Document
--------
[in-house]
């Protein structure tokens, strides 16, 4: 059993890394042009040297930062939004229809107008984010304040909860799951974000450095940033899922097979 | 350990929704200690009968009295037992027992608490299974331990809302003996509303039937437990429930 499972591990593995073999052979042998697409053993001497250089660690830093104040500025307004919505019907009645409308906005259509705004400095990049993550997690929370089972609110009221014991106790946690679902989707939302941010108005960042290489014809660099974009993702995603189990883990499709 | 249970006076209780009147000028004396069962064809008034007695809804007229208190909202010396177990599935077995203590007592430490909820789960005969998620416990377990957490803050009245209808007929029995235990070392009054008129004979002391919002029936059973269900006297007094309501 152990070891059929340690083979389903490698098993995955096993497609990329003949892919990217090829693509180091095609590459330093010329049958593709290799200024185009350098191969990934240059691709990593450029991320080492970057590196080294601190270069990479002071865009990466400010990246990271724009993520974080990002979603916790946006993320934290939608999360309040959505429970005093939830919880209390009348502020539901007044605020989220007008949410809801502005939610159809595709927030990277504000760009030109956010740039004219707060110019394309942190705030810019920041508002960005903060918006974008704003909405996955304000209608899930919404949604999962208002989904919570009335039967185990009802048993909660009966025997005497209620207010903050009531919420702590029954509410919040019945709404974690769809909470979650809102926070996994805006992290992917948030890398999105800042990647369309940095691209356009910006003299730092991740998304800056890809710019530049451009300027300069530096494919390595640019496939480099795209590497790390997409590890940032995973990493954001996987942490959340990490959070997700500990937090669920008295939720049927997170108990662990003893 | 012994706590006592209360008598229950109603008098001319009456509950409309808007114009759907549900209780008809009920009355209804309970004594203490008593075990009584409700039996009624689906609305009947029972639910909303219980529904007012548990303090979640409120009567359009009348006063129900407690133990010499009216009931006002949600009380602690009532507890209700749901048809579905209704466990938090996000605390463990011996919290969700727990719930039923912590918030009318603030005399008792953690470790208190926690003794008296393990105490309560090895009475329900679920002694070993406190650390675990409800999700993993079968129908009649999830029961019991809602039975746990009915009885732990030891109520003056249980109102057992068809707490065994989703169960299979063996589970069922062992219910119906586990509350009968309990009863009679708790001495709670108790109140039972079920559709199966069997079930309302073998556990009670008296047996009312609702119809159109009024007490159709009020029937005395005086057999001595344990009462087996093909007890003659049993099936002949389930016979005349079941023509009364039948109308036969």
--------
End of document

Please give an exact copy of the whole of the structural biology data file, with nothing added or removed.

[in-house]
């Protein structure tokens, strides 16, 4: 059993890394042009040297930062939004229809107008984010304040909860799951974000450095940033899922097979 | 350990929704200690009968009295037992027992608490299974331990809302003996509303039937437990429930 499972591990593995073999052979042998697409053993001497250089660690830093104040500025307004919505019907009645409308906005259509705004400095990049993550997690929370089972609110009221014991106790946690679902989707939302941010108005960042290489014809660099974009993702995603189990883990499709 | 249970006076209780009147000028004396069962064809008034007695809804007229208190909202010396177990599935077995203590007592430490909820789960005969998620416990377990957490803050009245209808007929029995235990070392009054008129004979002391919002029936059973269900006297007094309501 152990070891059929340690083979389903490698098993995955096993497609990329003949892919990217090829693509180091095609590459330093010329049958593709290799200024185009350098191969990934240059691709990593450029991320080492970057590196080294601190270069990479002071865009990466400010990246990271724009993520974080990002979603916790946006993320934290939608999360309040959505429970005093939830919880209390009348502020539901007044605020989220007008949410809801502005939610159809595709927030990277504000760009030109956010740039004219707060110019394309942190705030810019920041508002960005903060918006974008704003909405996955304000209608899930919404949604999962208002989904919570009335039967185990009802048993909660009966025997005497209620207010903050009531919420702590029954509410919040019945709404974690769809909470979650809102926070996994805006992290992917948030890398999105800042990647369309940095691209356009910006003299730092991740998304800056890809710019530049451009300027300069530096494919390595640019496939480099795209590497790390997409590890940032995973990493954001996987942490959340990490959070997700500990937090669920008295939720049927997170108990662990003893 | 012994706590006592209360008598229950109603008098001319009456509950409309808007114009759907549900209780008809009920009355209804309970004594203490008593075990009584409700039996009624689906609305009947029972639910909303219980529904007012548990303090979640409120009567359009009348006063129900407690133990010499009216009931006002949600009380602690009532507890209700749901048809579905209704466990938090996000605390463990011996919290969700727990719930039923912590918030009318603030005399008792953690470790208190926690003794008296393990105490309560090895009475329900679920002694070993406190650390675990409800999700993993079968129908009649999830029961019991809602039975746990009915009885732990030891109520003056249980109102057992068809707490065994989703169960299979063996589970069922062992219910119906586990509350009968309990009863009679708790001495709670108790109140039972079920559709199966069997079930309302073998556990009670008296047996009312609702119809159109009024007490159709009020029937005395005086057999001595344990009462087996093909007890003659049993099936002949389930016979005349079941023509009364039948109308036969």